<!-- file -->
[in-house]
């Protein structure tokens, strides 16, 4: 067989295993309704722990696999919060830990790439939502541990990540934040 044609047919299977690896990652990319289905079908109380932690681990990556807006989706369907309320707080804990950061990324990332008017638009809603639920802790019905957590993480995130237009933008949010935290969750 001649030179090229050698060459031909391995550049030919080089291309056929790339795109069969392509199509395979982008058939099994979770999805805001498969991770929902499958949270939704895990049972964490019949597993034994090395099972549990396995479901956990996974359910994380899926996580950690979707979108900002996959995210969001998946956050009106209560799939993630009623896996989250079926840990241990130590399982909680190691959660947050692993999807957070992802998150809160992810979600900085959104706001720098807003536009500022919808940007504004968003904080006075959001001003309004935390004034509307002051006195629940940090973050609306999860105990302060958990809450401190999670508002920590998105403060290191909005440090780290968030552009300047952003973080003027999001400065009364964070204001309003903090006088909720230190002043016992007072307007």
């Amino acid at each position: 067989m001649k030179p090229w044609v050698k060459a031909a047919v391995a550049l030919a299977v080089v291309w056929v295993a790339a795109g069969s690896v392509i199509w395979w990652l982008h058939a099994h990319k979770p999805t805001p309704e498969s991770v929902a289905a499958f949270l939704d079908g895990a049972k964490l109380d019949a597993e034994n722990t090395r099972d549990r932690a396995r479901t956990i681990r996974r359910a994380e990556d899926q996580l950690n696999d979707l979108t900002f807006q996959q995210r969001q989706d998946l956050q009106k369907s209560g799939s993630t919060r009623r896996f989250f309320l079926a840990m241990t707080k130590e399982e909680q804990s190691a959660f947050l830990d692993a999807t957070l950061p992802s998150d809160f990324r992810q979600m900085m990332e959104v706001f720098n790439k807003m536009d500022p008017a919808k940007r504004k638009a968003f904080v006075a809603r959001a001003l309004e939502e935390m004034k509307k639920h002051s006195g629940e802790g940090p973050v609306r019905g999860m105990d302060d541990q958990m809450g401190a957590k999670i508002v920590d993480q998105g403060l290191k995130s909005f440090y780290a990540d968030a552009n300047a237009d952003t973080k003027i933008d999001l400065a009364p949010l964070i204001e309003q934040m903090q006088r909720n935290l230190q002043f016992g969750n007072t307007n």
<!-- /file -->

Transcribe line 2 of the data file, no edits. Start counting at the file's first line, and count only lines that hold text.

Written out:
């Protein structure tokens, strides 16, 4: 067989295993309704722990696999919060830990790439939502541990990540934040 044609047919299977690896990652990319289905079908109380932690681990990556807006989706369907309320707080804990950061990324990332008017638009809603639920802790019905957590993480995130237009933008949010935290969750 001649030179090229050698060459031909391995550049030919080089291309056929790339795109069969392509199509395979982008058939099994979770999805805001498969991770929902499958949270939704895990049972964490019949597993034994090395099972549990396995479901956990996974359910994380899926996580950690979707979108900002996959995210969001998946956050009106209560799939993630009623896996989250079926840990241990130590399982909680190691959660947050692993999807957070992802998150809160992810979600900085959104706001720098807003536009500022919808940007504004968003904080006075959001001003309004935390004034509307002051006195629940940090973050609306999860105990302060958990809450401190999670508002920590998105403060290191909005440090780290968030552009300047952003973080003027999001400065009364964070204001309003903090006088909720230190002043016992007072307007």